Explosive acid prompts evacuations in Salt Lake City
A highly explosive acid discovered at a Salt Lake City home Wednesday morning prompted evacuations and road closures, but was safely disposed of about two and a half hours later.
The homeowner alerted emergency responders about his bottle of picric acid about 11 a.m. at 2074 E. Sunnyside Avenue (850 South), according to Salt Lake City Fire spokesman Jasen Asay. The highly volatile acid is primary used in explosives, Asay said. Initial reports indicated the bottle of acid was 50 years old. It appears the more dried-out the acid is, the more volatile it becomes.
Asay said bomb squad and hazmat crews were deployed, assessed the situation and called for more resources.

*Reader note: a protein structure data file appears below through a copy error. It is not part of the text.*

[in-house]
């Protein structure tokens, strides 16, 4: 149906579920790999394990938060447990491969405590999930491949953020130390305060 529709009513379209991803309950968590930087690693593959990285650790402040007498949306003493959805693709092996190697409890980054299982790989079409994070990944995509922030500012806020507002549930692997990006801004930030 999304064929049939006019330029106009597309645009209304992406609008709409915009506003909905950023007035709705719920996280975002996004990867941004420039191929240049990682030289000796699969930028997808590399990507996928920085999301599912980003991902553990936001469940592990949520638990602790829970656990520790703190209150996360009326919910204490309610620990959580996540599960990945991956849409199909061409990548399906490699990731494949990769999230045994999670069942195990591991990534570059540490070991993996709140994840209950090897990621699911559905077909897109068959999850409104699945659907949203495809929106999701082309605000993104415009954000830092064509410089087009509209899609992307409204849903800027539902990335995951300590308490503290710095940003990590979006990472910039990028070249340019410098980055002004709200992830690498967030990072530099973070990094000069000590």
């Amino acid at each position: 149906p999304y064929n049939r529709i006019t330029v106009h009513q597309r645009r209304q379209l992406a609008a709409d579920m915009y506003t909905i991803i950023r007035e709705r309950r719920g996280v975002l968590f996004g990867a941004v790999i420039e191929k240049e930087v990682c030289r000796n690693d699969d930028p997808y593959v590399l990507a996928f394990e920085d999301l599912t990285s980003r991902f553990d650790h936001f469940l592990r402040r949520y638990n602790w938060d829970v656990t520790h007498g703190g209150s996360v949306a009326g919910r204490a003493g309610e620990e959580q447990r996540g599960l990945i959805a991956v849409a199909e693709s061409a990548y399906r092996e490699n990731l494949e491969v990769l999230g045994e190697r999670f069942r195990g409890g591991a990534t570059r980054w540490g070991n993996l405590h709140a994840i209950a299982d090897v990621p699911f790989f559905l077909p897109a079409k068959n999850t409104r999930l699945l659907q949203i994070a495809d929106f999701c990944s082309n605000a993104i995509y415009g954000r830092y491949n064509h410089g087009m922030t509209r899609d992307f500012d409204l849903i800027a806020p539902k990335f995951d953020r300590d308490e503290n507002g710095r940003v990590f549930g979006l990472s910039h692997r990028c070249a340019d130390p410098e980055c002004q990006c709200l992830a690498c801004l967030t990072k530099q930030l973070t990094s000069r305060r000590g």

Authorities intentionally burned up the acid in the home's backyard about 1:30 p.m.
Salt Lake City homeowner Gary Cottam reportedly bought the acid as a teenager becausehe heard it might work as a cure for his diseased tropical fish. He thought the container a one ounce bottle looked neat and put it on a shelf, where it sat for the past 50 years. More recently, he tried selling it on eBay.
However, when he was told the acid is explosive, he cancelled the auction and called police on Wednesday.
Meanwhile, Cottan moved the bottle of acid into the snow in his yard and covered it with a piece of cardboard to keep the sun off it.
Cottan said later Wednesday he was "more than a little apprehensive" about moving the acid, but also noted that it had fallen on the ground a few times before.
Salt Lake City police evacuated several homes that were within about 900 yards of the house in question. Also, Foothill Drive was closed at Sunnyside Avenue until the situation was resolved.